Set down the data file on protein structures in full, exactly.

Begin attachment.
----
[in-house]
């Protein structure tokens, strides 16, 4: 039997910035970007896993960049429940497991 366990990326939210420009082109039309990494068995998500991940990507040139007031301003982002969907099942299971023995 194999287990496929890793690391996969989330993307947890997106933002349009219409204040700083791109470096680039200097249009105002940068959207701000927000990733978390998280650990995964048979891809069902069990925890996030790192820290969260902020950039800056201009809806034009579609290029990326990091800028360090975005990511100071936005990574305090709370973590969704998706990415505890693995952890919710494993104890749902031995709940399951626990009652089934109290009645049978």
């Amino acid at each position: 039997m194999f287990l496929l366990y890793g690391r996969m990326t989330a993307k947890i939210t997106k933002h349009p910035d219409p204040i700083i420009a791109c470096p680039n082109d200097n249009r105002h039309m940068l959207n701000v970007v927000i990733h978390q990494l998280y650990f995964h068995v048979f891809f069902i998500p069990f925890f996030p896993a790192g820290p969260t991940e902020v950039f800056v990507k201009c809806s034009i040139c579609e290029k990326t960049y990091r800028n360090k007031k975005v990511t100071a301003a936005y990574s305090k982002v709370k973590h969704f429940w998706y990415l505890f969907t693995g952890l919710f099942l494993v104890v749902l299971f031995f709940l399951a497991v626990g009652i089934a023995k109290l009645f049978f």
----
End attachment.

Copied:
[in-house]
């Protein structure tokens, strides 16, 4: 039997910035970007896993960049429940497991 366990990326939210420009082109039309990494068995998500991940990507040139007031301003982002969907099942299971023995 194999287990496929890793690391996969989330993307947890997106933002349009219409204040700083791109470096680039200097249009105002940068959207701000927000990733978390998280650990995964048979891809069902069990925890996030790192820290969260902020950039800056201009809806034009579609290029990326990091800028360090975005990511100071936005990574305090709370973590969704998706990415505890693995952890919710494993104890749902031995709940399951626990009652089934109290009645049978």
């Amino acid at each position: 039997m194999f287990l496929l366990y890793g690391r996969m990326t989330a993307k947890i939210t997106k933002h349009p910035d219409p204040i700083i420009a791109c470096p680039n082109d200097n249009r105002h039309m940068l959207n701000v970007v927000i990733h978390q990494l998280y650990f995964h068995v048979f891809f069902i998500p069990f925890f996030p896993a790192g820290p969260t991940e902020v950039f800056v990507k201009c809806s034009i040139c579609e290029k990326t960049y990091r800028n360090k007031k975005v990511t100071a301003a936005y990574s305090k982002v709370k973590h969704f429940w998706y990415l505890f969907t693995g952890l919710f099942l494993v104890v749902l299971f031995f709940l399951a497991v626990g009652i089934a023995k109290l009645f049978f």